The Indexed Universal Life insurance policy is one of the latest life insurance products in the market that offers opportunities for policyholders to earn some interest from their regular monthly premium payments. Of course, the policy guarantees the death benefit and all the other benefits associated with a typical life insurance policy.
There are many IUL policies offered by different life insurance companies, and prospective clients may sometimes find it difficult to determine the best IUL policy. Because of this, life insurance experts and IUL agents use illustrations to demonstrate why clients should consider their IUL policies, as compared to their competitors’.
Even though many life insurance agents use illustrations to sell IUL policies to prospective clients, industry analysts argue that they have led to deep divisions in the life insurance industry. This division is caused by the tendency of the illustrations to draw potentially divisive differences between insurance companies.
To stop the ever-growing divisions, the National Association of Insurance Commissioners (NAIC) is in the process of coming up with measures to regulate IUL illustration. The agency has already come up with actuarial guidelines in an attempt to address the ever-growing differences. According to NAIC, all IUL illustration will be governed by the proposed actuarial guidelines.
How IUL works
For IUL agents, the “best” IUL policy is one that has the highest cash value returns at the end of the year. While it is true that IUL policies guarantee policyholders some return on their investment regardless of how the market performs, it is important to point out that the insurance company sets the interest cap and limits the amount of return you can get from your investment. Due to this, your returns will still be more limited than investing in stocks, even when the market performs positively!
The Major Components of an IUL Illustration
An IUL illustration must include some critical components to prove to a prospective client that it is the best in the market. Before investing in any IUL, it is important to know the most important aspects of an IUL illustration:
- Guaranteed Returns: It is important for an IUL agent to demonstrate that the policy has some guaranteed returns. In fact, the guarantees are the reasons why people invest in IUL policies. This component indicates the minimum return that a client should expect from the IUL company.
- Possible Returns: It is also important for the agent to illustrate to you the possible returns at different crediting rates. This component helps prospective clients to know the estimated amounts of money they are likely to receive at different rates.
- Crediting Rate and Insurance Cost: It is important for prospective clients to know their insurance cost to determine whether the policy is viable or not. Most IUL companies can change insurance costs at will, and this might have an impact on returns. This should be a key part of the illustration.
Why There is a Need for Major Changes in IUL Illustration
There have always been issues when it comes to the question of the right crediting rate for IUL policies. In fact, most IUL agents cannot provide a conclusive answer on what, in fact, the proper rate even is. However, the question is also important to other stakeholders such as financial planners, accountants, and attorneys, as they also engage with clients on other issues related to IUL policies. Although it is usually the IUL agents that market the policies, but non-insurance advisors also determine the sufficiency of an IUL policy.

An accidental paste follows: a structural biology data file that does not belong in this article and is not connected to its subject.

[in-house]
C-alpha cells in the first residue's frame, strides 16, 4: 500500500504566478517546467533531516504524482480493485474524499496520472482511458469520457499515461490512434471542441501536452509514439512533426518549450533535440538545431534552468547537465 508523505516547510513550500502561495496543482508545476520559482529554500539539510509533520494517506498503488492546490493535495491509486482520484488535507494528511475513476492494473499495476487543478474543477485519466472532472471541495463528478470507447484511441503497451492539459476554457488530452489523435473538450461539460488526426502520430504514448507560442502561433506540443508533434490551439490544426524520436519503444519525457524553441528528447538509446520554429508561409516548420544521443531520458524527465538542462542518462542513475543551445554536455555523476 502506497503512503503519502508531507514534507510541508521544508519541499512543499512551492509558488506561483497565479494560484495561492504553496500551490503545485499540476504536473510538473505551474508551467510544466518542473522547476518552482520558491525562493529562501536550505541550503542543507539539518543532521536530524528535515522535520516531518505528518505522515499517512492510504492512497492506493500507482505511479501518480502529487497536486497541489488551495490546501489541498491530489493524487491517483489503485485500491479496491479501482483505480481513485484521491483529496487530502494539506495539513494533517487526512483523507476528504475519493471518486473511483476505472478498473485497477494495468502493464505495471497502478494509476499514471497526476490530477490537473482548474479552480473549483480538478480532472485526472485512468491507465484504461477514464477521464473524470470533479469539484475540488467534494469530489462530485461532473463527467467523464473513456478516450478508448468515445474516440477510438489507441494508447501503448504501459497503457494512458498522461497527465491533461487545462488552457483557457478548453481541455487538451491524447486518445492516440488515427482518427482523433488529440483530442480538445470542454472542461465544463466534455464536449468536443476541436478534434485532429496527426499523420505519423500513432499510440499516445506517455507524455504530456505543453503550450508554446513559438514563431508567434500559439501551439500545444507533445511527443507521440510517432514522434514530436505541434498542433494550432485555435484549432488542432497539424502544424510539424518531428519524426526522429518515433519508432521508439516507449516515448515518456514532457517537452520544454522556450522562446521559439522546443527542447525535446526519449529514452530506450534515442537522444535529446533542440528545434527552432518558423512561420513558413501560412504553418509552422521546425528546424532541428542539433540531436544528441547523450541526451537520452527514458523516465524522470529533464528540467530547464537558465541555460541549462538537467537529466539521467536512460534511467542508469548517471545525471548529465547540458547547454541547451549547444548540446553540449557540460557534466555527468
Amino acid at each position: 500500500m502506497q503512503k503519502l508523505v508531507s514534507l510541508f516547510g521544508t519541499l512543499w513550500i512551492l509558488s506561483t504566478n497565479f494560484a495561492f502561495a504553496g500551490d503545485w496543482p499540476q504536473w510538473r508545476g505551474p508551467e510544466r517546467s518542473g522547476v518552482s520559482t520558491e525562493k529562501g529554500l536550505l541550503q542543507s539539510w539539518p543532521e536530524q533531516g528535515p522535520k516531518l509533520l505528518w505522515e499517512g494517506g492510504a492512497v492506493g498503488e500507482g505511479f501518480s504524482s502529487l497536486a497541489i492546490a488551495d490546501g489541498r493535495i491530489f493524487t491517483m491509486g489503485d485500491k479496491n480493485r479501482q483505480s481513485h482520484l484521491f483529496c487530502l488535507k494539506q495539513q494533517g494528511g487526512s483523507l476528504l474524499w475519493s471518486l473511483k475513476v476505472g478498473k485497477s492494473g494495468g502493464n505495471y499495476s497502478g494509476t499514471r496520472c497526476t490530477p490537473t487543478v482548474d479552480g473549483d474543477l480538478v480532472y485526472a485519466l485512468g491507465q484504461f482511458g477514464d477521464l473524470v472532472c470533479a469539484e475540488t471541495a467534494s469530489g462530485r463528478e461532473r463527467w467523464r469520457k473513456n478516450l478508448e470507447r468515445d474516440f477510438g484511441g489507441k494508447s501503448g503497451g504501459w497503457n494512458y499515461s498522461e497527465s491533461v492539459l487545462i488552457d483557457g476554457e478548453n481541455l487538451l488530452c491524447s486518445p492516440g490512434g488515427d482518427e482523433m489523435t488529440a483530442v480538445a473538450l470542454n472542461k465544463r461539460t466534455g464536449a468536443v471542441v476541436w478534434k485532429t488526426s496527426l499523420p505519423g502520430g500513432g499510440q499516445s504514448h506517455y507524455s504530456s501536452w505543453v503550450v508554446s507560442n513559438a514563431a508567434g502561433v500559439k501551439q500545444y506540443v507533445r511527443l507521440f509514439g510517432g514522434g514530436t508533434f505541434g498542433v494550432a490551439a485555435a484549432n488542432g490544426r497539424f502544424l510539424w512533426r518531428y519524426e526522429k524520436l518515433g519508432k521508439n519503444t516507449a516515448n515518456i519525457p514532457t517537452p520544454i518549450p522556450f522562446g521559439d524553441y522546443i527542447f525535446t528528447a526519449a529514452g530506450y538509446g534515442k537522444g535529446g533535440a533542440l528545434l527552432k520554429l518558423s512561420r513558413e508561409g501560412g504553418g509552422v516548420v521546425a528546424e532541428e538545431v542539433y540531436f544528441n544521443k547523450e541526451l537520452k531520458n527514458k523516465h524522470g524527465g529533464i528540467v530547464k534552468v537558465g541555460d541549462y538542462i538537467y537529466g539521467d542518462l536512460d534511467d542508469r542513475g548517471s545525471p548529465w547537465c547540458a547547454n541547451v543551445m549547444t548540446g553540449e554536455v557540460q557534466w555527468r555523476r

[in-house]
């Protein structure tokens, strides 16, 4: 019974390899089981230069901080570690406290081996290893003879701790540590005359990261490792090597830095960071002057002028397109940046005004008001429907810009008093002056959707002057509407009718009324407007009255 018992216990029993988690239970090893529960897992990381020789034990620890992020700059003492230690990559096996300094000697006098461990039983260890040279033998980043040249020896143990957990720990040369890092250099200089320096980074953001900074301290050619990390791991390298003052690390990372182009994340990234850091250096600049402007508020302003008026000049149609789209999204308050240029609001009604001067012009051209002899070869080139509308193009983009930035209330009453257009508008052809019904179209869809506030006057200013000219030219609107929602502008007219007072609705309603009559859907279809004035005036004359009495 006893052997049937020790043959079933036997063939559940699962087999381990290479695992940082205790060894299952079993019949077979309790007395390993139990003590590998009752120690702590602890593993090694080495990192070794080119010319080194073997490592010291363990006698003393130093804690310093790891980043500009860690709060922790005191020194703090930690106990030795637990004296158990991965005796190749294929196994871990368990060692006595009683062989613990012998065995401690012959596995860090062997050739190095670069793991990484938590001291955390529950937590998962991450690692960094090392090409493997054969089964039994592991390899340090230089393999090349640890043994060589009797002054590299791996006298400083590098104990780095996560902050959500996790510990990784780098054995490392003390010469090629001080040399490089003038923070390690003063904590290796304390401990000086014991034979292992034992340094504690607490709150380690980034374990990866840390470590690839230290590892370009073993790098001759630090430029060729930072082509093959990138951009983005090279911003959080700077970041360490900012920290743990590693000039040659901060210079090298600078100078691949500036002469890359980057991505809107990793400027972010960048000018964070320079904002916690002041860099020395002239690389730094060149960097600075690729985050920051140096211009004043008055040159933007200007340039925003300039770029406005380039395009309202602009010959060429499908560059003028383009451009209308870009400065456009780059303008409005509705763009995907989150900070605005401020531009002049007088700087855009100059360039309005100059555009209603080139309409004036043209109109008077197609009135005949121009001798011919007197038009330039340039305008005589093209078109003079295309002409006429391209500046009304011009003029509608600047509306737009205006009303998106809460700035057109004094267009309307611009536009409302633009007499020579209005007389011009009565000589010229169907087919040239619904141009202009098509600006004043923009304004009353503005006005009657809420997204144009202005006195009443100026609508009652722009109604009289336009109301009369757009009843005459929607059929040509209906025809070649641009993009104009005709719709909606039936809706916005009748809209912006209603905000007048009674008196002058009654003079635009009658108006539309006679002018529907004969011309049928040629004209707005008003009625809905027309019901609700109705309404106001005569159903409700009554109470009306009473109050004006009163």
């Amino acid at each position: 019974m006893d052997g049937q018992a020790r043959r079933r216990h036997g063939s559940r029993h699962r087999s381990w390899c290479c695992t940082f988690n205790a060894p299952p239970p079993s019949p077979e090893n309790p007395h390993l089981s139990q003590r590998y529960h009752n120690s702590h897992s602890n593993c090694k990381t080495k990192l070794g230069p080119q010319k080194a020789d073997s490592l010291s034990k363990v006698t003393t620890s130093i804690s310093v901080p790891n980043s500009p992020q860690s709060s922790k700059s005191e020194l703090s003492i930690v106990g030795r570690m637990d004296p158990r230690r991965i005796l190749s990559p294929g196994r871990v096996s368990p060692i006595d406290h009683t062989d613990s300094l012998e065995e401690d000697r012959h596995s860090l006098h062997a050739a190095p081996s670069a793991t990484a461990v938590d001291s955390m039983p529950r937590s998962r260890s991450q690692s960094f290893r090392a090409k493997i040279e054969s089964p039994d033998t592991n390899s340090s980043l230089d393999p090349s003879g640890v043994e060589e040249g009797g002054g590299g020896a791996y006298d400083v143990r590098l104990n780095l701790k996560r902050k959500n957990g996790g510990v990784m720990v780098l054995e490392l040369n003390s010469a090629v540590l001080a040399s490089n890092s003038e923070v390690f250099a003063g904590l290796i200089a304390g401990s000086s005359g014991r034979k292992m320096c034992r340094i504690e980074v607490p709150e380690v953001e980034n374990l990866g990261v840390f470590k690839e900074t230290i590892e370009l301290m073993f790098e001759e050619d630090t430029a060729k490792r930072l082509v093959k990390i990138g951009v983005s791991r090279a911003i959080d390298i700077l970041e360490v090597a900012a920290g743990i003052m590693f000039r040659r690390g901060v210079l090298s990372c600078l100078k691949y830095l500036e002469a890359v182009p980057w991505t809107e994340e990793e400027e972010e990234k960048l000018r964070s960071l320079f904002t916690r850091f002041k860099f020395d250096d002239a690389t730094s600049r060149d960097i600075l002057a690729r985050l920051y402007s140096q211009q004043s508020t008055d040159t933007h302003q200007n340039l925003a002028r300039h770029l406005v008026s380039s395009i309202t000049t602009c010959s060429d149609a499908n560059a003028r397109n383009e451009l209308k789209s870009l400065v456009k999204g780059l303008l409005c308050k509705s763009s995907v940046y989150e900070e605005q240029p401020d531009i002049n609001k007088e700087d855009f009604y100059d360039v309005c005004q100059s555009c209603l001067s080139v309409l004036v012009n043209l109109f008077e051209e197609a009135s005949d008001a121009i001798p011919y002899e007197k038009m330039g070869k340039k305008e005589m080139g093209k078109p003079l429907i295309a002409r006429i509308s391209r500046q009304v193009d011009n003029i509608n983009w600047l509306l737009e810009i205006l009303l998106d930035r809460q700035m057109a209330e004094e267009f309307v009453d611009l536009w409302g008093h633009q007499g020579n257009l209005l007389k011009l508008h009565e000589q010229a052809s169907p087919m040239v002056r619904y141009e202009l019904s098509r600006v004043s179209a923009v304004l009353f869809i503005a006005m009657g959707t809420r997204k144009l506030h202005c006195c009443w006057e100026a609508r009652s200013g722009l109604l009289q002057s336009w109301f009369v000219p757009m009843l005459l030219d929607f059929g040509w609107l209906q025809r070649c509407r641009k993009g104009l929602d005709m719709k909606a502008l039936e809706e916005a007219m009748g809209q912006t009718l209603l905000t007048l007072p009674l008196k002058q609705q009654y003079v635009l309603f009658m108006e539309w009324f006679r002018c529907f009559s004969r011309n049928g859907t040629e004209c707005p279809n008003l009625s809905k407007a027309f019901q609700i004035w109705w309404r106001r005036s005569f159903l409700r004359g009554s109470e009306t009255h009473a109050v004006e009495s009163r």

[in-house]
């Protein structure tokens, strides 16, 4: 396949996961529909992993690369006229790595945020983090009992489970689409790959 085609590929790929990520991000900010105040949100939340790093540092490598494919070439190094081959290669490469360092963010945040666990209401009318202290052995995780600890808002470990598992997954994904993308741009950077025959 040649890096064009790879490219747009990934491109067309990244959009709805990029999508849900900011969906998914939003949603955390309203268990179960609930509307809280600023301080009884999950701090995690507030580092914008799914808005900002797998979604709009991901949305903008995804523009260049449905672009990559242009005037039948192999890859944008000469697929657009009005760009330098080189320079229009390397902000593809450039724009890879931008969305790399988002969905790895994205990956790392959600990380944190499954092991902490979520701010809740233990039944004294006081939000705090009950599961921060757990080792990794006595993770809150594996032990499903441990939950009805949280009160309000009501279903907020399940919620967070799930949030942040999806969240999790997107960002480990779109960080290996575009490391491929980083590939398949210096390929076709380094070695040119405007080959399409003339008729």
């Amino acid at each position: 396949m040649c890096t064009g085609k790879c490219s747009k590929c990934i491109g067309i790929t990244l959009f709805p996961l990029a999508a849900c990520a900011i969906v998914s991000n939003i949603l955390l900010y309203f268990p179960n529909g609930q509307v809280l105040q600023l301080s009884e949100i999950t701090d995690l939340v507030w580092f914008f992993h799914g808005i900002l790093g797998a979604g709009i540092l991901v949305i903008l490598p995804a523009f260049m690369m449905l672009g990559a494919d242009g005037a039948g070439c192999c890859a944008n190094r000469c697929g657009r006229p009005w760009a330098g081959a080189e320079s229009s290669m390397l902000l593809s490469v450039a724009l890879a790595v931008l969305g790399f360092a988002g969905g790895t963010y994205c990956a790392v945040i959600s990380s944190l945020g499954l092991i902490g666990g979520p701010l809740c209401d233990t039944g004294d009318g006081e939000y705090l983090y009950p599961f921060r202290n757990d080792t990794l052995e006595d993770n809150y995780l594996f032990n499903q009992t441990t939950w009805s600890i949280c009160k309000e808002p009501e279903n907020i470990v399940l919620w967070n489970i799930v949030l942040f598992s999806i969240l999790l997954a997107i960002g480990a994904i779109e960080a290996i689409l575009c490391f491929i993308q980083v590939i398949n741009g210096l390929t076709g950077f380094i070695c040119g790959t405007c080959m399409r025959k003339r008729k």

According to the National Association of Insurance Commissioners (NAIC), the perception that crediting rates of between 6.5% and 8.25% can support an IUL policy is an illusion that has been created by constant rate illustration projections. The NAIC’s Life Actuarial Task Force revealed in its 2015 review that there is a need to limit illustratable crediting rates to bring some clarity in IUL illustrations. However, opinion is still divided on the extent to with the proposed limitations should apply.
The American Council of Life Insurers (ACLI) has also been contributing to the ever-growing debate about IUL illustrations. ACLI agrees with the proposal to regulate IUL illustrations and insists that all IUL illustrations must conform to the actuarial guidelines, but at the same time meet the specified goals. For instance, similar IUL products should not show major differences when it comes to determining their illustrated rates.
There is an increasing need for consistency to restore trust in IUL illustrations. The new actuarial guidelines were introduced in 2015, leading to a drop in maximum illustrated rates for IUL policies. According to a survey that was conducted by Susan J. Saip and Carl A. Friedrich, the average illustrated rate was 6.69 percent in the first nine months after the new guidelines were introduced.
Insurers and IUL agents apply a wide range of practices when illustrating in-force policies. Some of the methods include; increasing spreads, adjusting caps, creating new illustration scales, support of in-force block with a surplus, illustrating guarantees, discontinuation of other product illustrations.
In conclusion, there is a need for uniform illustration standards to avoid the inconsistencies that are normally seen when illustrating similar IUL products. National Association of Insurance Commissioners (NAIC) introduced new actuarial guidelines for illustration of IUL products in 2015 that have been well received by the American Council of Life Insurers (ACLI). Apart from bringing to an end the deep divisions caused by IUL illustrations, the new guidelines have enhanced professionalism in the life insurance industry.